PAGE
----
The last time I’d been in Robie’s Country Store, a local landmark in Hooksett, N.H., I’d been shadowing Jon Huntsman. That was in the early summer of 2011, and Huntsman, the former Utah governor who had just returned from his posting as President Obama’s ambassador to China, was making his first, much ballyhooed appearance as a presidential hopeful, positioning himself as a moderate alternative to Mitt Romney.
Huntsman was shaky, his pitch to voters confusing. I compared him to the Unfrozen Caveman Lawyer from “Saturday Night Live.” It turned out to be the apex of his campaign.
So it was hard not to draw some comparisons as I returned to Robie’s late last month, this time with John Hickenlooper on his first swing through the state.
To be clear, Hickenlooper isn’t Huntsman, and it would be unfair to make too much of the parallels. The former Colorado governor is a more accomplished politician, and he hasn’t been living in exile for the last two years. No frenzied horde of national journalists awaited his arrival; it was pretty much just me.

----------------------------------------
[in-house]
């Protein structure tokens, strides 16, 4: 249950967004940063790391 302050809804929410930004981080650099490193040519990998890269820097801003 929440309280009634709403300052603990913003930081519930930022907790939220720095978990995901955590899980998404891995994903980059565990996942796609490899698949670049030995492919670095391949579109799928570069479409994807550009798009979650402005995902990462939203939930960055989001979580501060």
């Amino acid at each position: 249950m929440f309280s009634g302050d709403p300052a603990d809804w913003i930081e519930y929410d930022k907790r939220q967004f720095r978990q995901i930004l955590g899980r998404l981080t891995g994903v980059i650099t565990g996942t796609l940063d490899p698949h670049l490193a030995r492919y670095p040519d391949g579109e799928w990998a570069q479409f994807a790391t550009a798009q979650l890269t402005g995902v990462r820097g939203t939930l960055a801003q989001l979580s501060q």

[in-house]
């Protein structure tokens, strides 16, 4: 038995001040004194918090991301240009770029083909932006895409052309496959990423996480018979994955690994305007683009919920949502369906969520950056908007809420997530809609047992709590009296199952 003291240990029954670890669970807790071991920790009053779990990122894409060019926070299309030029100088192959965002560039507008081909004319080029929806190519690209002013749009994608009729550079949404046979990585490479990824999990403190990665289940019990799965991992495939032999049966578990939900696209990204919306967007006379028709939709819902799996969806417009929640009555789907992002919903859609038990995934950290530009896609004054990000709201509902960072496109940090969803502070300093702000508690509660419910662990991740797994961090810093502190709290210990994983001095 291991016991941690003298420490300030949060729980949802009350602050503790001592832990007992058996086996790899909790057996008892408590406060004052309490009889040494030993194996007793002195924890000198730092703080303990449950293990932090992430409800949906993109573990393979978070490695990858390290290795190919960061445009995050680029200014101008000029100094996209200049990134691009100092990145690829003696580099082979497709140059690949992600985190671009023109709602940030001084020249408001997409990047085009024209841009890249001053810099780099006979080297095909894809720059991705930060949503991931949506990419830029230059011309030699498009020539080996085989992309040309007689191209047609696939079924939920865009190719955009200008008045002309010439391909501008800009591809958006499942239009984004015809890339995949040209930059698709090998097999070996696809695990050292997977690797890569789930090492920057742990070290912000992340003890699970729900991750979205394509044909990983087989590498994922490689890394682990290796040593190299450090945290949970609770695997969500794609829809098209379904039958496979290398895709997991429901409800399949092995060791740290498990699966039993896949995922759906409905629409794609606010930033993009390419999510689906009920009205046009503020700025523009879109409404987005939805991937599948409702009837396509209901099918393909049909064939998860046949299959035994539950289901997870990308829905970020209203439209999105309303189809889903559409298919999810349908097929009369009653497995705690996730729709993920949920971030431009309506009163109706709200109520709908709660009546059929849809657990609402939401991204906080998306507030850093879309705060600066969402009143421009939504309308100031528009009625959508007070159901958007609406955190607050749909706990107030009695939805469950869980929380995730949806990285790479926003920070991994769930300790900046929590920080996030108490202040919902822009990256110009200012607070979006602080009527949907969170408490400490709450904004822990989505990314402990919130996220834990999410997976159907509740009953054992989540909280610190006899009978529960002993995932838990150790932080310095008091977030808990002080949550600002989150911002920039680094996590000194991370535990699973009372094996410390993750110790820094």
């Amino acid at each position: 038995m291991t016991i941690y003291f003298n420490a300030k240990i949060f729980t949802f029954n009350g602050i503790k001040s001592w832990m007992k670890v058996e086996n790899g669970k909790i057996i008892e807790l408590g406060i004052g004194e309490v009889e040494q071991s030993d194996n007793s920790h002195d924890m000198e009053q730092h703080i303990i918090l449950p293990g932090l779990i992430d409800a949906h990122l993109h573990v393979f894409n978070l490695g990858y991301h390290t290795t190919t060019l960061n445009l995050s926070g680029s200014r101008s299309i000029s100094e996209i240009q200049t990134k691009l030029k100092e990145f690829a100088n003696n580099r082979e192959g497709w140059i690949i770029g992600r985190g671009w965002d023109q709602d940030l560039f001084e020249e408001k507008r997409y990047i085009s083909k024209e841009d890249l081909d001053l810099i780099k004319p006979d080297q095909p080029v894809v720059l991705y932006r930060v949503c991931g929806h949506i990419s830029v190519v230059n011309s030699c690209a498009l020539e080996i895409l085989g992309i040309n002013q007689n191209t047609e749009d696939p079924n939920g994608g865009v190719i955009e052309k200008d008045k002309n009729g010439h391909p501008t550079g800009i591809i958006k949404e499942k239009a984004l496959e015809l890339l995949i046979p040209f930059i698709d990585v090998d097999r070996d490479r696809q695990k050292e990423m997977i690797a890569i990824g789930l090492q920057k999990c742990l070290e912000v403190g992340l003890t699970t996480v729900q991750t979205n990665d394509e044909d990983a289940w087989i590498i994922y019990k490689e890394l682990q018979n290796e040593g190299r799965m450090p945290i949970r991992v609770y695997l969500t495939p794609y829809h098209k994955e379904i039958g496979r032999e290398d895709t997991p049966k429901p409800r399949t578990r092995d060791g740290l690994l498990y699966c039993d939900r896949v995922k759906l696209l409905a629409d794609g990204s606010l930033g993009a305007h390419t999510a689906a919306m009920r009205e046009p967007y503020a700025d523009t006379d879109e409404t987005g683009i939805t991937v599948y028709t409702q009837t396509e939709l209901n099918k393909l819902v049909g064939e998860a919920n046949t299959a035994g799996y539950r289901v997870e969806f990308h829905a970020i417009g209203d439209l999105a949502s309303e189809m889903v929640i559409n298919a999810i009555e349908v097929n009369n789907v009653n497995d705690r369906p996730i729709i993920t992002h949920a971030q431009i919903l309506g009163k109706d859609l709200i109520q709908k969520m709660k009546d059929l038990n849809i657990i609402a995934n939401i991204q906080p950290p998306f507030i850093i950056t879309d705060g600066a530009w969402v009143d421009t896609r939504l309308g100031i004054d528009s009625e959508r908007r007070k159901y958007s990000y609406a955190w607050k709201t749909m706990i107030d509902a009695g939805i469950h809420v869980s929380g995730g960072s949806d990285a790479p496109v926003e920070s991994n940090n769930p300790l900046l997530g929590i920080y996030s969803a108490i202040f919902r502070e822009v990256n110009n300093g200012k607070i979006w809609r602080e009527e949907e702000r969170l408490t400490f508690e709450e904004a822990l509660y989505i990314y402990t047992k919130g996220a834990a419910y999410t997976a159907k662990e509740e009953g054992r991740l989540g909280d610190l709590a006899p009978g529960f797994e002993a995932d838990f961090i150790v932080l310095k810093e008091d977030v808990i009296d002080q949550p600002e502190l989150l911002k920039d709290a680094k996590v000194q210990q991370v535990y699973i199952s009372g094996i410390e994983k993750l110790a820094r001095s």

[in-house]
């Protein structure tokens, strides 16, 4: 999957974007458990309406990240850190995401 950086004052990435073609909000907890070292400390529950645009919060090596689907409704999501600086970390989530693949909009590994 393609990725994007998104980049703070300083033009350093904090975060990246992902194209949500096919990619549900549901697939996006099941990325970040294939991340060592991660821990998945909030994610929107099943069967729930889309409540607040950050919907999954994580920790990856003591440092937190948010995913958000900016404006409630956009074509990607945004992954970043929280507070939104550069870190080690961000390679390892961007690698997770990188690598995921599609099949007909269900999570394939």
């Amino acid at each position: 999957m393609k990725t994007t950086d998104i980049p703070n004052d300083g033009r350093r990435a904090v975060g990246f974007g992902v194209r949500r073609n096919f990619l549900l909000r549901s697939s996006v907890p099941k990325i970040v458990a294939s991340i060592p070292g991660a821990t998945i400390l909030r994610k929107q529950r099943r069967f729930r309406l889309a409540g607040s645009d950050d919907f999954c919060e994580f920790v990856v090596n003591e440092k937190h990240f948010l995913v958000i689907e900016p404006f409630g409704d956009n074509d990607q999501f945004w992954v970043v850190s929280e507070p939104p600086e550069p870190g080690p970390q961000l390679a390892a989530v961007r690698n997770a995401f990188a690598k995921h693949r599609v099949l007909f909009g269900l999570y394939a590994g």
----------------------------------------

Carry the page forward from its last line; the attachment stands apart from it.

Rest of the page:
But like Huntsman, Hickenlooper holds himself out as a self-effacing, consensus-seeking governor at a moment when the only consensus that interests a lot of Democrats is the one a jury might reach in the eventual trial of Donald Trump.
And for Hickenlooper too, these opening weeks of the campaign have been, if not exactly a train wreck, then maybe a minor collision with reality, starting with his first interview on “Morning Joe,” when Hickenlooper — the founder of a hugely successful chain of brewpubs and restaurants — refused to let himself be called a capitalist.
Hickenlooper, sounding remarkably Huntsman-esque, later explained that he didn’t want to get bogged down in political labels, even though “capitalist” would seem to be less of a label than an actual definition of what he used to be.
“It’s very rare that the first time I’m asked a question I’m going to get it right,” Hickenlooper admitted to me at Robie’s, with characteristic candor. “I wish I’d answered it more elegantly, for sure.”
None of which is to say that Hickenlooper doesn’t have plenty of time to find his footing, or that he doesn’t have a chance to win the nomination in 2020. He does.